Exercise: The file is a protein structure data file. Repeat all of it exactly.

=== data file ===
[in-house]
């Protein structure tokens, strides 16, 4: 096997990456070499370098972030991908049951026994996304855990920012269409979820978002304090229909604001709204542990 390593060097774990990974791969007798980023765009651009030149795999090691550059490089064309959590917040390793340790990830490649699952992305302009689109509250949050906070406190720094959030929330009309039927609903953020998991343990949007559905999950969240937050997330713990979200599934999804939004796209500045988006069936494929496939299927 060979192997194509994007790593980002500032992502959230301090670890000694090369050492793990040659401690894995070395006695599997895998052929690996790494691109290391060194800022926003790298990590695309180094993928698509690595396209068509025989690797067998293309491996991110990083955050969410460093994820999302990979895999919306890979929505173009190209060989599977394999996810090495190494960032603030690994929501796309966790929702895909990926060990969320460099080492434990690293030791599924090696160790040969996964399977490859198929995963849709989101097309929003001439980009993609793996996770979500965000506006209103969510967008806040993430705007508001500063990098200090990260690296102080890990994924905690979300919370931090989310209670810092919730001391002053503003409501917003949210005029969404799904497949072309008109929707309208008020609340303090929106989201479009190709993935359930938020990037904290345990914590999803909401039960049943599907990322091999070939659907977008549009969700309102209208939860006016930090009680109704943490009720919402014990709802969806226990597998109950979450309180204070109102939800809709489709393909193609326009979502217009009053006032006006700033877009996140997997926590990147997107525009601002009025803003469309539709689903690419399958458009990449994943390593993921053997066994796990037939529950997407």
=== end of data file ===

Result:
[in-house]
């Protein structure tokens, strides 16, 4: 096997990456070499370098972030991908049951026994996304855990920012269409979820978002304090229909604001709204542990 390593060097774990990974791969007798980023765009651009030149795999090691550059490089064309959590917040390793340790990830490649699952992305302009689109509250949050906070406190720094959030929330009309039927609903953020998991343990949007559905999950969240937050997330713990979200599934999804939004796209500045988006069936494929496939299927 060979192997194509994007790593980002500032992502959230301090670890000694090369050492793990040659401690894995070395006695599997895998052929690996790494691109290391060194800022926003790298990590695309180094993928698509690595396209068509025989690797067998293309491996991110990083955050969410460093994820999302990979895999919306890979929505173009190209060989599977394999996810090495190494960032603030690994929501796309966790929702895909990926060990969320460099080492434990690293030791599924090696160790040969996964399977490859198929995963849709989101097309929003001439980009993609793996996770979500965000506006209103969510967008806040993430705007508001500063990098200090990260690296102080890990994924905690979300919370931090989310209670810092919730001391002053503003409501917003949210005029969404799904497949072309008109929707309208008020609340303090929106989201479009190709993935359930938020990037904290345990914590999803909401039960049943599907990322091999070939659907977008549009969700309102209208939860006016930090009680109704943490009720919402014990709802969806226990597998109950979450309180204070109102939800809709489709393909193609326009979502217009009053006032006006700033877009996140997997926590990147997107525009601002009025803003469309539709689903690419399958458009990449994943390593993921053997066994796990037939529950997407």